believed that the cancer cells achieve their growth through the initiation
of stem cells. Stem cells are
abundant in actively growing tissues, such as in tissue repair, but they
are controlled. In neoplasms,
the stem cells proliferate unchecked.
Also, in cancers, the daughter cells are not fully differentiated,
that is they do not exactly match the cell of origin.
For example a malignant liver cell is not exactly like a liver
cell; it is a mutant. Complementary
approaches to cancer treatment employ natural agents that stimulate
redifferentiation of the DNA.
Tumors could only reach a certain size before they would exhaust
themselves of nutrients if it were not for angiogenesis.
Simply put, this is the tumor’s ability to coax the body to
supply it with a vigorous blood supply.
The mechanism by which this happens is complex, and will be the
subject of an entire article in the near future.
A number of natural products interfere with angiogenesis and
prescription drugs are in development that target angiogenesis.
Invasion is one of the hallmark characteristics of a cancerous
tumor. Normally different types of tissues have very well defined borders
which is why you won’t normally find skin cells growing in deep muscle,
or liver cells growing in the stomach.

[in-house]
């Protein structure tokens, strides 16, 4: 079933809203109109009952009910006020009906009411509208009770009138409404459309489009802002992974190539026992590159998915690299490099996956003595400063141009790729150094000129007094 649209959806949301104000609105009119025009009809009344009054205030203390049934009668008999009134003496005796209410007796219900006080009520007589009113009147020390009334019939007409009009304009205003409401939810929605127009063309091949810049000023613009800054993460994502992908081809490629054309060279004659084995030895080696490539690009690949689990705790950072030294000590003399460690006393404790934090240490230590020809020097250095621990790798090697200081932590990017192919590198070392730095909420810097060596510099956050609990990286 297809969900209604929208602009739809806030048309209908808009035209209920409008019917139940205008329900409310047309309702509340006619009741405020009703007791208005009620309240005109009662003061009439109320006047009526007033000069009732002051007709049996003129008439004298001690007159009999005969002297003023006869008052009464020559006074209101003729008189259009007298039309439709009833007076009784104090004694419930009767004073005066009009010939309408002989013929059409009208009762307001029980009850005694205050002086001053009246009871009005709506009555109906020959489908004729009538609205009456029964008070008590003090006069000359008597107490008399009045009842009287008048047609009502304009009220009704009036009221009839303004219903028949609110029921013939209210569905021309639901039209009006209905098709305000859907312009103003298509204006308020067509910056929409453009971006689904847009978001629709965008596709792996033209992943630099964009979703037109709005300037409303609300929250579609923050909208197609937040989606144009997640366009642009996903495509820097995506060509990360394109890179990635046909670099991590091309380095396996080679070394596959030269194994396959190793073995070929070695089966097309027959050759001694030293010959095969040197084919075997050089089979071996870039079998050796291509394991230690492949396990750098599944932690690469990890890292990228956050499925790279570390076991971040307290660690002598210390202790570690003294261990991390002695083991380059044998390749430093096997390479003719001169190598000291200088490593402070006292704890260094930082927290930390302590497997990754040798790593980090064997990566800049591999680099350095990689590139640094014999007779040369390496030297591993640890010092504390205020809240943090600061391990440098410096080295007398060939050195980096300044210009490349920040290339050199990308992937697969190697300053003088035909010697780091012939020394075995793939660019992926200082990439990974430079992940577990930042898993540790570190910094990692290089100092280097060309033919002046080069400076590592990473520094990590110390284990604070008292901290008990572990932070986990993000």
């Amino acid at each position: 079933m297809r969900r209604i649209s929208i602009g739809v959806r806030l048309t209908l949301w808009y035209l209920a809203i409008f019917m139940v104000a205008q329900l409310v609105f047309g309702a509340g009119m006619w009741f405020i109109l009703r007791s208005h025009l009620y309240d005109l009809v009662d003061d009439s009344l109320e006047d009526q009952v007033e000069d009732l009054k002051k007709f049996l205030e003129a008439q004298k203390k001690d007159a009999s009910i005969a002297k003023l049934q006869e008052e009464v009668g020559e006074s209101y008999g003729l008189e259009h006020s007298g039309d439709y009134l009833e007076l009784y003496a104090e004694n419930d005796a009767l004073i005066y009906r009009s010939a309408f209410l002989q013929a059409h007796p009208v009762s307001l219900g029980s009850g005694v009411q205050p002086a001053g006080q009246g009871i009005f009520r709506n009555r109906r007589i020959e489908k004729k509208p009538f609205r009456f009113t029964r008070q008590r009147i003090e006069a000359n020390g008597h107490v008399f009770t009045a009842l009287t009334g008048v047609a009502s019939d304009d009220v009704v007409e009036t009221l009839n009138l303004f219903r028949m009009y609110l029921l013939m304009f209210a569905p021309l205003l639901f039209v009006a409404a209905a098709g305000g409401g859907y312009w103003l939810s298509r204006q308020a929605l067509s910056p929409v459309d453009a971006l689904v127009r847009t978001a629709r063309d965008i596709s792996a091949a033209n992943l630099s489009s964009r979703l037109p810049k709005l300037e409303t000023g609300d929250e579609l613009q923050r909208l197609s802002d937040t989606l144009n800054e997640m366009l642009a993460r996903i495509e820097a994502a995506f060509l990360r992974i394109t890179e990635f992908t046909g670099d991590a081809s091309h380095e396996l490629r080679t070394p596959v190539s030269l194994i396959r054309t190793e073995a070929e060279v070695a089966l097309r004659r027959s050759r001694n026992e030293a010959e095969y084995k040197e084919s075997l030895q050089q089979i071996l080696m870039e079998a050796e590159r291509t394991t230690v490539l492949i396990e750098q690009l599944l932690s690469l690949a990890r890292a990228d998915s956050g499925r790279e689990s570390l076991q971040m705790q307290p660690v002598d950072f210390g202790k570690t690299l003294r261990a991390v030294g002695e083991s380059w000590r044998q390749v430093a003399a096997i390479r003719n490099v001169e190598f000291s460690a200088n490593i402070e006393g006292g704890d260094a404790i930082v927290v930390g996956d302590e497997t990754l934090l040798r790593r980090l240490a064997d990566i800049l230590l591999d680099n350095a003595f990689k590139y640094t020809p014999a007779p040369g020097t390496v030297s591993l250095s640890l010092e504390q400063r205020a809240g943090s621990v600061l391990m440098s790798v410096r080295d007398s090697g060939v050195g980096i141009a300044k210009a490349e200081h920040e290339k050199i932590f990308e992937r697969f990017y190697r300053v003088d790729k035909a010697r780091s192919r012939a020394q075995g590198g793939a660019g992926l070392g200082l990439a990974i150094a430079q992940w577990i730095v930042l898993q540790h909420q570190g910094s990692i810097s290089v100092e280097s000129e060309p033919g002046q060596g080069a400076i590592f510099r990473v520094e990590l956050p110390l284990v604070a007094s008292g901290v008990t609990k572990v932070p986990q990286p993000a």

The amazing human body uses a myriad of mechanisms to maintain
order and boundaries, yet somehow cancerous tumors have the ability to
invade and pierce these protective barriers.
The biochemistry by which this happens is complex and in many
respects not well understood.
Metastases is another “hallmark” of cancerous tumors, and
involves the ability of the primary tumor to “seed” via the blood
stream or lymph system to distant sites where new colonies are
established. Metastasis is
actually not very efficient. In
fact in a study of patients with renal cell carcinoma, it was found that
their tumors released from ten million to one billion cancer cells into
the bloodstream every day, but only 20% developed distant tumors.
(Boik, “Cancer and Natural Medicine, 1996) .
of the mechanisms via which cancer cells grow and metastasize is leading
towards promising complementary approaches.
Every stage of development mentioned in this article can be
addressed via natural products and many by prescription drugs.
Genetics of Cancer
Cancer is fundamentally
genetic, in that it arises from mutations distorting the information
contained in genes. For the
most part, the genetic dysfunction is not inherited, but acquired during
life. In fact, probably less
than 10% of cancer patients have a strongly predisposing inheritance and
another 20 to 30% have a moderately predisposing inheritance (Ross,
“Introduction to Oncogenes and Molecular Cancer
All of this genetics
talk can become quite confusing, so we’ll try to keep it as simple as
possible. There is no doubt